Wordwatch Towers

A plain language guide to punctuation, grammar and writing well.

Dependant and dependent

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This is how things used to be:

A ‘dependant’ is someone who depends on someone else, usually financially. For example:

I have three dependants: my husband, a child, and my aunt.

‘Dependent’ means to depend on someone or something. For example:

My husband, child and aunt are dependent on me.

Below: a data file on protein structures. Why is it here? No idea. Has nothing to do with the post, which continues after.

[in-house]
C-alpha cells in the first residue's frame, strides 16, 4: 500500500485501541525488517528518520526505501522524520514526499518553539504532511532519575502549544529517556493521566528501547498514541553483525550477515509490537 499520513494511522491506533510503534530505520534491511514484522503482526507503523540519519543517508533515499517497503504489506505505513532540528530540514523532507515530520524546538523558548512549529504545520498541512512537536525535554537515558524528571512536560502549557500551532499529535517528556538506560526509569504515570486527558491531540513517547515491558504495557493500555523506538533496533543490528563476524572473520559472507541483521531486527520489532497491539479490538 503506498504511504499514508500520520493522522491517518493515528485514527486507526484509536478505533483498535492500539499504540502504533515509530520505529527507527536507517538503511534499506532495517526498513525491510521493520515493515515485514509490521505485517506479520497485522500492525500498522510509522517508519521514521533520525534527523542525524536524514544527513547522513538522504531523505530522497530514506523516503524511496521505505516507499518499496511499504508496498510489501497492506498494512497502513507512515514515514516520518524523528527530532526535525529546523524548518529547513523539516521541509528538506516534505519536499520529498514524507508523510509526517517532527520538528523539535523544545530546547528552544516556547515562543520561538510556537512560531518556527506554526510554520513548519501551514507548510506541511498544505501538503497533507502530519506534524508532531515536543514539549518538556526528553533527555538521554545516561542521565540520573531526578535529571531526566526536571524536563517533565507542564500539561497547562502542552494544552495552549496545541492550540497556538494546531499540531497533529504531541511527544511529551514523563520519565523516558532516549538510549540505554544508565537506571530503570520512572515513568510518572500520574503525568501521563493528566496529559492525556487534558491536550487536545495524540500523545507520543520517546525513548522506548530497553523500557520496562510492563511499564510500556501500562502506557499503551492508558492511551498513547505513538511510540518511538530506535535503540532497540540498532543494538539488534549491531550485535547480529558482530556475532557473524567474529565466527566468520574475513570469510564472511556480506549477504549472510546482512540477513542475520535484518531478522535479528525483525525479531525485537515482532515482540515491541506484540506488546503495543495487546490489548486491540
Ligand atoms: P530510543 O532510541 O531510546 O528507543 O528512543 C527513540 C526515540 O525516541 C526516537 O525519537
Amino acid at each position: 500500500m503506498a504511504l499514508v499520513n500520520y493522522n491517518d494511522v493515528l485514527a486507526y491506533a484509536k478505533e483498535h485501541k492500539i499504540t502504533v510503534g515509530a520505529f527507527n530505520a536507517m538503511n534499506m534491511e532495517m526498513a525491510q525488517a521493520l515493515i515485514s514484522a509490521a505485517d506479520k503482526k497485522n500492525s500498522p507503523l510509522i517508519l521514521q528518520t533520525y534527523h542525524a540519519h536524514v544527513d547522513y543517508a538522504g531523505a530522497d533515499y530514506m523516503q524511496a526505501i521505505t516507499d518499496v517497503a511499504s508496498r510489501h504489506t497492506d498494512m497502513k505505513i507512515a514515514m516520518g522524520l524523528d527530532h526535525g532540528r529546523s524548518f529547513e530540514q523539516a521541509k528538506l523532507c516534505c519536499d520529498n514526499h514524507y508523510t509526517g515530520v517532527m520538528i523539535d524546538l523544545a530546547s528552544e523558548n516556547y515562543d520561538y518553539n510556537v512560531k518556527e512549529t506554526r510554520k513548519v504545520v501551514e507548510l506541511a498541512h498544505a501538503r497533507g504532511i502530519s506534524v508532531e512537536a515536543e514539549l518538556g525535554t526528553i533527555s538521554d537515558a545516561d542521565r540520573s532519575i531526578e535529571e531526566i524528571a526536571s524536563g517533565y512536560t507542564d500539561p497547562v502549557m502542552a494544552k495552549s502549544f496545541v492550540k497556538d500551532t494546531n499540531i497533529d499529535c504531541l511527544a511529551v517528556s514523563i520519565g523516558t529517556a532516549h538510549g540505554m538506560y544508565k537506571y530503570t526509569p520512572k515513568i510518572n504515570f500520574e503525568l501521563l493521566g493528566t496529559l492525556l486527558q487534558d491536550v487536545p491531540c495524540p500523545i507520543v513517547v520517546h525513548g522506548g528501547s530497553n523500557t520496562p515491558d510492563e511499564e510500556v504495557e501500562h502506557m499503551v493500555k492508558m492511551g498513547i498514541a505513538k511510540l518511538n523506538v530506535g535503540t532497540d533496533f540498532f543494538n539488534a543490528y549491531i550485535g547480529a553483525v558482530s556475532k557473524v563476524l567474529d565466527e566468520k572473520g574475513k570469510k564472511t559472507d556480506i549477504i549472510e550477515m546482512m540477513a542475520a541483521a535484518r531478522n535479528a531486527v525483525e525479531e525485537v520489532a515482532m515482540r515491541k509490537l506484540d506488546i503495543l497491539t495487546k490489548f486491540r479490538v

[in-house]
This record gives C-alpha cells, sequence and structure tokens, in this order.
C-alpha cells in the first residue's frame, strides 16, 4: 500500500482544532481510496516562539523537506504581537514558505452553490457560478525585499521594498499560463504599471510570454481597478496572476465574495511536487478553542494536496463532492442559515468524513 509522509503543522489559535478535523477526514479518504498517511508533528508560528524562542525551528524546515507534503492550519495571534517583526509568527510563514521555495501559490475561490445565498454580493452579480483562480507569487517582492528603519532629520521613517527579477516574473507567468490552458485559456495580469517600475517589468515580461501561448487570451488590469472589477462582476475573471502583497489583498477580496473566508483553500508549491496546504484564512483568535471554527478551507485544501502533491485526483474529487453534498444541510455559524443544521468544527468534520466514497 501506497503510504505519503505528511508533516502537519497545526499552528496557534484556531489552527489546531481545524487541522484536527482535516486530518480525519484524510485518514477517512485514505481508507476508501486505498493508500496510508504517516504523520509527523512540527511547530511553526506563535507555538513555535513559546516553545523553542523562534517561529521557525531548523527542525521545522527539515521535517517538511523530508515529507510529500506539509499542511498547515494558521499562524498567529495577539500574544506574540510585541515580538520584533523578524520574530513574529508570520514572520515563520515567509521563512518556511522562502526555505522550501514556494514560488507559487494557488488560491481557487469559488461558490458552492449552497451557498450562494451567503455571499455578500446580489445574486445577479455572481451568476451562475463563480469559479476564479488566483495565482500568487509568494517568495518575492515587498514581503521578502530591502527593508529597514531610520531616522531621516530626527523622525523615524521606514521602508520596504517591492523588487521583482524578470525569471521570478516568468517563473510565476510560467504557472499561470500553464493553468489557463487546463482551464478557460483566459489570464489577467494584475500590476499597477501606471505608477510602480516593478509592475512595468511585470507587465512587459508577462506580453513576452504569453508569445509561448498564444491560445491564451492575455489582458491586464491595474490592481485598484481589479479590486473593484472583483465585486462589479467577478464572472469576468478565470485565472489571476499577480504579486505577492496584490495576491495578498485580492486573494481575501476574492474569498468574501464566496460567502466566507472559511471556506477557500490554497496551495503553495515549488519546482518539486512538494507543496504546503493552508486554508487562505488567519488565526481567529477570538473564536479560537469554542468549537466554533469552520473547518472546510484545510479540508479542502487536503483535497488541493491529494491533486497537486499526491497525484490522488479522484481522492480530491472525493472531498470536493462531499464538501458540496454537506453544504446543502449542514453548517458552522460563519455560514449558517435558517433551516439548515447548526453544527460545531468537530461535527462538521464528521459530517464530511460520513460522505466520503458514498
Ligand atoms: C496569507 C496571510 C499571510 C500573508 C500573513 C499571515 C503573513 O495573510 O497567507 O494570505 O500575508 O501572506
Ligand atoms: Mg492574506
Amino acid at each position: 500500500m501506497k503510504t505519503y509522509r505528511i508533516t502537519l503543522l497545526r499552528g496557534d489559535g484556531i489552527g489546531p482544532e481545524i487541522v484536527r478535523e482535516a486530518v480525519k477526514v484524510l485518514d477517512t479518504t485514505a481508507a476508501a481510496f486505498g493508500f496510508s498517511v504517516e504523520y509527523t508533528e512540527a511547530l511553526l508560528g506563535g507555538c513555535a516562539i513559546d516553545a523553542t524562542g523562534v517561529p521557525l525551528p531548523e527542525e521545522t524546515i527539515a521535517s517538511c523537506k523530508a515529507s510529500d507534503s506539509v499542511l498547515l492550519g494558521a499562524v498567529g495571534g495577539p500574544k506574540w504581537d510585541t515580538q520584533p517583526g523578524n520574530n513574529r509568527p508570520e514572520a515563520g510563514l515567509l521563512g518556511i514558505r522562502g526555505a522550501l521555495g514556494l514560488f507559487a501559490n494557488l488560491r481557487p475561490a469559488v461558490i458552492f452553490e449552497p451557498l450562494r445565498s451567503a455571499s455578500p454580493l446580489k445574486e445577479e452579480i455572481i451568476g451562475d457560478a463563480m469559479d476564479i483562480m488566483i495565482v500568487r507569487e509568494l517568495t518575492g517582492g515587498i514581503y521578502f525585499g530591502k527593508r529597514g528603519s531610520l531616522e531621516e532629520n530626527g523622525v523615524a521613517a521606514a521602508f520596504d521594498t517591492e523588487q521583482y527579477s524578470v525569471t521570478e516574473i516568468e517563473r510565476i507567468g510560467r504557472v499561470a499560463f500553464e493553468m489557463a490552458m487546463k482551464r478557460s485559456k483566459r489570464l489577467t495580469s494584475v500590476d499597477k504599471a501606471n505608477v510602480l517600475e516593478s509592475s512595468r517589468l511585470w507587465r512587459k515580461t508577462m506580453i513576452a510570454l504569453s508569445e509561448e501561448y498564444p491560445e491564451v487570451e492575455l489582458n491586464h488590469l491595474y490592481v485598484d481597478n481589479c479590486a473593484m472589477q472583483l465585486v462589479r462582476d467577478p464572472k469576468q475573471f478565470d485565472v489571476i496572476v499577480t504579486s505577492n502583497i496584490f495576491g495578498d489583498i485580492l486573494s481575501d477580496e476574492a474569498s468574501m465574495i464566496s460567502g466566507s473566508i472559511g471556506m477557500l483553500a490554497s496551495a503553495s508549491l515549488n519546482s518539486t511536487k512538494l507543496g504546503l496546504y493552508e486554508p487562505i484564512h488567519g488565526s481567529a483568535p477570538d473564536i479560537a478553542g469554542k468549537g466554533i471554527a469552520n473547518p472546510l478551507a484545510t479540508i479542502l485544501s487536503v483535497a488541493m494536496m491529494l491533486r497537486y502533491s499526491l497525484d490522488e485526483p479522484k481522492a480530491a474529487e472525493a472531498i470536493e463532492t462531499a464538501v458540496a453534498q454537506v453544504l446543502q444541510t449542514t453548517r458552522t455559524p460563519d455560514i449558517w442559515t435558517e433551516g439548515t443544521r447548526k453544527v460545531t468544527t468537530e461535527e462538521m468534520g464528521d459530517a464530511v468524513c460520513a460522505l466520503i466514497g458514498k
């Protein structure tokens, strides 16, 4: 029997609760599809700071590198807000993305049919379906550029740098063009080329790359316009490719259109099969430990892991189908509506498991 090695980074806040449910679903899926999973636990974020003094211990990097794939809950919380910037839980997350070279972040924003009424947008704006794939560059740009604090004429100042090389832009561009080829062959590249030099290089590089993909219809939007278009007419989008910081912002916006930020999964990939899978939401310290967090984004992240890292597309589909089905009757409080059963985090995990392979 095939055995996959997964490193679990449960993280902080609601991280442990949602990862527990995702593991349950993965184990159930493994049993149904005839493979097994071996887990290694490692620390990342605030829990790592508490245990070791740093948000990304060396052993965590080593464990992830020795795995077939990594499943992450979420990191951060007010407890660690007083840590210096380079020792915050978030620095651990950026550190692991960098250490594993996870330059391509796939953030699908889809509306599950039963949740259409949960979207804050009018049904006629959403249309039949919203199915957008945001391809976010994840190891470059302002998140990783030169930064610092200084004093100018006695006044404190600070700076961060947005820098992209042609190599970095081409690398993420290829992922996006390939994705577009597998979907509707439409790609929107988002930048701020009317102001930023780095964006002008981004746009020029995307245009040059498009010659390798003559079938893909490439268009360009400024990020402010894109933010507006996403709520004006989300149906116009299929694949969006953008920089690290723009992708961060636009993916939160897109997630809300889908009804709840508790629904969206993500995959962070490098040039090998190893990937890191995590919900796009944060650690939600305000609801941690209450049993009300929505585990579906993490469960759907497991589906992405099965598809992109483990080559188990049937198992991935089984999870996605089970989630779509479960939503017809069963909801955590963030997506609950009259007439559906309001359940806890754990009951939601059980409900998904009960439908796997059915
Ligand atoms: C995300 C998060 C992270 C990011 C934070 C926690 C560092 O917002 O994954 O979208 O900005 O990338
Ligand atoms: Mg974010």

The end result is dependent on how well everyone performs.


My Oxford Dictionary of English tells me that it is now acceptable to spell ‘dependant’ either way: ‘dependant’ or ‘dependent’. I think that’s just confusing, but don’t shoot the messenger, I’m just letting you know.

But don’t get too carried away with this mix and match approach. ‘Dependent’ as in, My husband is dependent on me, must always be spelt like that, not with the ‘ant’ ending.

Non-compulsory technical stuff

‘Dependant’ (or the now apparently accepted alternative ‘dependent’) is a noun.

‘Dependent’ is an adjective

More commonly confused words


Your questions and comments are welcome.

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